New eye gene therapy close to clinical...

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New eye gene therapy close to clinical testing

There are many different retinal diseases simply because many different steps of the visual process can be affected. However, they all have one thing in common: correction of the relevant defective gene currently provides the only possibility of permanent cure. Prof. Dr. Mathias Seeliger and his group of researchers at the Institute of Ophthalmic Research at the University Hospital in Tübingen is specifically focused on the development of gene therapies for the treatment of neurodegenerative eye diseases. The techniques, developed in cooperation with colleagues from the University of Munich, have been lastingly successful in mice. A gene therapy for the treatment of this kind of retinal disease is now close to clinical testing.

Prof. Dr. Mathias Seeliger has been specifically working on congenital retinal diseases for more than 15 years. Seeliger is an engineer, medical doctor and head of the ocular neurodegeneration research group at the Institute of Ophthalmic Research at the University of Tübingen. Amongst other things, Seeliger’s work involves congenital retinal diseases. Patients with congenital retinal diseases exhibit modifications in the genes that are responsible for the proper function of the retinal cells.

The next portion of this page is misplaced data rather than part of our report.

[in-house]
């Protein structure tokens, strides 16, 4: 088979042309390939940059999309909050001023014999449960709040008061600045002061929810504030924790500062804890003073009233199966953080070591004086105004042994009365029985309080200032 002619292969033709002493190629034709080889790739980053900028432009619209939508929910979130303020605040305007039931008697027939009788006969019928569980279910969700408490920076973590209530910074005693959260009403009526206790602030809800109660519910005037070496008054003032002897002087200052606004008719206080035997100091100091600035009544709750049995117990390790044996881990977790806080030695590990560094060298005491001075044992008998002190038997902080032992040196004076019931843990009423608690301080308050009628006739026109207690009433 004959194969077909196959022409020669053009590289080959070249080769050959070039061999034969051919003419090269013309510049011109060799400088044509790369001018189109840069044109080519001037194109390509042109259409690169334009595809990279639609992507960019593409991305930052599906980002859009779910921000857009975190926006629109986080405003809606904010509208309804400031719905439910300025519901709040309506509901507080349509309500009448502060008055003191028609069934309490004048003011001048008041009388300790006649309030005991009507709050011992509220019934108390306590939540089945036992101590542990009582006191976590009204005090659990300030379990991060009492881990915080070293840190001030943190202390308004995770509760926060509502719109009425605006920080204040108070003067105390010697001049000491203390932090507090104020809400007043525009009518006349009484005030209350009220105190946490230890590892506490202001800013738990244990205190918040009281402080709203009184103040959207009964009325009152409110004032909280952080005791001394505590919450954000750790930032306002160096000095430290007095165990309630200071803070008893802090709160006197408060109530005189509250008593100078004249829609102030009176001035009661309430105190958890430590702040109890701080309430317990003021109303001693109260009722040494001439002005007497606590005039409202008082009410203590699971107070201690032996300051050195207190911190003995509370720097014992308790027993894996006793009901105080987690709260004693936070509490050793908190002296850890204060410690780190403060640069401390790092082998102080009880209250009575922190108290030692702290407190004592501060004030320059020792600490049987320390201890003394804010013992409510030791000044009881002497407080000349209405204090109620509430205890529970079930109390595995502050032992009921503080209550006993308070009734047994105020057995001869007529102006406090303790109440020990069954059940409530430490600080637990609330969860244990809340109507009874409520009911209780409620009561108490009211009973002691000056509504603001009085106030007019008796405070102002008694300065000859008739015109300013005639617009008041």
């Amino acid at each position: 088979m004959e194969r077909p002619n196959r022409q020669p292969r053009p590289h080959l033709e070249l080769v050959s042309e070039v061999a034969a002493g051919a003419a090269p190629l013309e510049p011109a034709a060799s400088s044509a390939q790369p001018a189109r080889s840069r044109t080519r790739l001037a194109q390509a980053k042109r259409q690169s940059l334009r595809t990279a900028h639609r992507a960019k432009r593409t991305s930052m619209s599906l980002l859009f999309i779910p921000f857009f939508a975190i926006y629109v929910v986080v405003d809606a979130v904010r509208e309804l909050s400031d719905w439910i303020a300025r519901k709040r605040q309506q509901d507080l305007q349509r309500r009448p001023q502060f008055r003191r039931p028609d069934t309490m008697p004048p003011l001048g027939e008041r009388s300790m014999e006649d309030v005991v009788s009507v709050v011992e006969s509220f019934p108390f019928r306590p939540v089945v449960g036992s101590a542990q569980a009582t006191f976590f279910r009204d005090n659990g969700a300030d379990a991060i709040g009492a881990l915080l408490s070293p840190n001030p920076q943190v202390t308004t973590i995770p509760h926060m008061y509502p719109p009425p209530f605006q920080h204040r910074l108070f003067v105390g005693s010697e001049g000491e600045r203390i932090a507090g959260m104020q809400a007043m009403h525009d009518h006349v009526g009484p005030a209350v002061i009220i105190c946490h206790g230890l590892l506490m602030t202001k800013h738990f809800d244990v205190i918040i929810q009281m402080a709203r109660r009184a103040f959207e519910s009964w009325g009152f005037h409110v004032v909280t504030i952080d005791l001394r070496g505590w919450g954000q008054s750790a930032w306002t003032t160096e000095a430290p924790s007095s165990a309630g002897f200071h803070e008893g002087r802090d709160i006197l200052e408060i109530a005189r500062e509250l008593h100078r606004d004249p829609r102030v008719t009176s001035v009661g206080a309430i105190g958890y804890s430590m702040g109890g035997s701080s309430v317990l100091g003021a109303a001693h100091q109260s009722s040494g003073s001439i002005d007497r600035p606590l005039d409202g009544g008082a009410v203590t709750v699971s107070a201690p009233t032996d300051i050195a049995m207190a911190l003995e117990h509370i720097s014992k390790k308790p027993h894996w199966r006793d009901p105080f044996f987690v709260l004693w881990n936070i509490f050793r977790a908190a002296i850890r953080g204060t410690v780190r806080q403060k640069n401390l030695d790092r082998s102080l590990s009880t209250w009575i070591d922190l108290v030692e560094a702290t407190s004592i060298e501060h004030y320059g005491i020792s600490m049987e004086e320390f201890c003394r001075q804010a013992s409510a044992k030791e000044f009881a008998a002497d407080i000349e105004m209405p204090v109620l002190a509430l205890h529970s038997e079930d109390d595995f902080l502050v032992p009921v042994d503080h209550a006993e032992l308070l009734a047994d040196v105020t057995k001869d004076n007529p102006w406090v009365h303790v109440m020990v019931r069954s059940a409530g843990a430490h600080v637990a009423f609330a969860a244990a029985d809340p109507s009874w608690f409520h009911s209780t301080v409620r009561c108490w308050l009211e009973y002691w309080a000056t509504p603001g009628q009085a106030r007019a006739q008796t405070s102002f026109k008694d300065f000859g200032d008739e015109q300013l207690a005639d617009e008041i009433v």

Most of these modifications are point mutations which, depending on where they occur in the DNA strand, may lead to the complete termination of protein synthesis, a lower than normal expression of the relevant protein in the cell or the production of a faulty 'disturbing' protein. All this affects retinal vision and results in a number of serious eye diseases.

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